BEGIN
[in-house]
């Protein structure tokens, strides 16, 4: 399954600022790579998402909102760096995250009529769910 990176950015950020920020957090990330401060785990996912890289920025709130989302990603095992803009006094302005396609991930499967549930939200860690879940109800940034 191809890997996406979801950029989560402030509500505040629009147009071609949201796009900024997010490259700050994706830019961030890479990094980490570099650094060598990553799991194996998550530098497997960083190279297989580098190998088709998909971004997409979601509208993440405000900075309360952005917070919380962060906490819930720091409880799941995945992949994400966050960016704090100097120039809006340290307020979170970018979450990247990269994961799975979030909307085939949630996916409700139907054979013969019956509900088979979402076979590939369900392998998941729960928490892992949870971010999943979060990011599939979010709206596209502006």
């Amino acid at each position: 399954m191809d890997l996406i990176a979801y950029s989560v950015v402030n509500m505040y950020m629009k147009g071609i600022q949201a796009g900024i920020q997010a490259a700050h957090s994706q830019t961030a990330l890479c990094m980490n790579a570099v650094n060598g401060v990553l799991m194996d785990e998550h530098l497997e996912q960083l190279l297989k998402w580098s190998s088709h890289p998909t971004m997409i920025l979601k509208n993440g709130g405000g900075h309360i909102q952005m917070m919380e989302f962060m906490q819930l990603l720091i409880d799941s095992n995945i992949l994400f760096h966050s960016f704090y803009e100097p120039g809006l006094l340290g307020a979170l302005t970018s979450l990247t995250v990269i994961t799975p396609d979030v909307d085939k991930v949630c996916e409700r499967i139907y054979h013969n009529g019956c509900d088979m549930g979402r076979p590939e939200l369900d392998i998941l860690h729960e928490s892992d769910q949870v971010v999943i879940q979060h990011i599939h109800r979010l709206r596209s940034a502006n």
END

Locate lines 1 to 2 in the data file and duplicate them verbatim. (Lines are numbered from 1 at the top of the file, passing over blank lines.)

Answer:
[in-house]
């Protein structure tokens, strides 16, 4: 399954600022790579998402909102760096995250009529769910 990176950015950020920020957090990330401060785990996912890289920025709130989302990603095992803009006094302005396609991930499967549930939200860690879940109800940034 191809890997996406979801950029989560402030509500505040629009147009071609949201796009900024997010490259700050994706830019961030890479990094980490570099650094060598990553799991194996998550530098497997960083190279297989580098190998088709998909971004997409979601509208993440405000900075309360952005917070919380962060906490819930720091409880799941995945992949994400966050960016704090100097120039809006340290307020979170970018979450990247990269994961799975979030909307085939949630996916409700139907054979013969019956509900088979979402076979590939369900392998998941729960928490892992949870971010999943979060990011599939979010709206596209502006």